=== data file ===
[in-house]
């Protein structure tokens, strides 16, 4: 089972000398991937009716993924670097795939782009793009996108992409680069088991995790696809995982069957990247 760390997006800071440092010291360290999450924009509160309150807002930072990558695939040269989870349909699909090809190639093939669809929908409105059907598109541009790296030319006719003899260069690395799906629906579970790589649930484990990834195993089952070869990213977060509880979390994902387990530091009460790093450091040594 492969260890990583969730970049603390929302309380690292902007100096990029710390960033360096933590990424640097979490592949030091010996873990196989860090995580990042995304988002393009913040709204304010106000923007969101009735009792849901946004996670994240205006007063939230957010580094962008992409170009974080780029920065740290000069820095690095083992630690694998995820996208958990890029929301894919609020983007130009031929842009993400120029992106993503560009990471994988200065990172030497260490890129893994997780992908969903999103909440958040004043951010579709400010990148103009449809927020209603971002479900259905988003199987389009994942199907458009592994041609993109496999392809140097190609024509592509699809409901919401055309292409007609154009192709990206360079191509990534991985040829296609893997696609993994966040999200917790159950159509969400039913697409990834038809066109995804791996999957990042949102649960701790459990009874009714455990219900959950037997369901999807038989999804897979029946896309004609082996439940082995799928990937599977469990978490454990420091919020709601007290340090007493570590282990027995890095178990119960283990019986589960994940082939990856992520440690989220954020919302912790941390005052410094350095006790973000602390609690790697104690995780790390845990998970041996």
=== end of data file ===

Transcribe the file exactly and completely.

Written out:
[in-house]
């Protein structure tokens, strides 16, 4: 089972000398991937009716993924670097795939782009793009996108992409680069088991995790696809995982069957990247 760390997006800071440092010291360290999450924009509160309150807002930072990558695939040269989870349909699909090809190639093939669809929908409105059907598109541009790296030319006719003899260069690395799906629906579970790589649930484990990834195993089952070869990213977060509880979390994902387990530091009460790093450091040594 492969260890990583969730970049603390929302309380690292902007100096990029710390960033360096933590990424640097979490592949030091010996873990196989860090995580990042995304988002393009913040709204304010106000923007969101009735009792849901946004996670994240205006007063939230957010580094962008992409170009974080780029920065740290000069820095690095083992630690694998995820996208958990890029929301894919609020983007130009031929842009993400120029992106993503560009990471994988200065990172030497260490890129893994997780992908969903999103909440958040004043951010579709400010990148103009449809927020209603971002479900259905988003199987389009994942199907458009592994041609993109496999392809140097190609024509592509699809409901919401055309292409007609154009192709990206360079191509990534991985040829296609893997696609993994966040999200917790159950159509969400039913697409990834038809066109995804791996999957990042949102649960701790459990009874009714455990219900959950037997369901999807038989999804897979029946896309004609082996439940082995799928990937599977469990978490454990420091919020709601007290340090007493570590282990027995890095178990119960283990019986589960994940082939990856992520440690989220954020919302912790941390005052410094350095006790973000602390609690790697104690995780790390845990998970041996």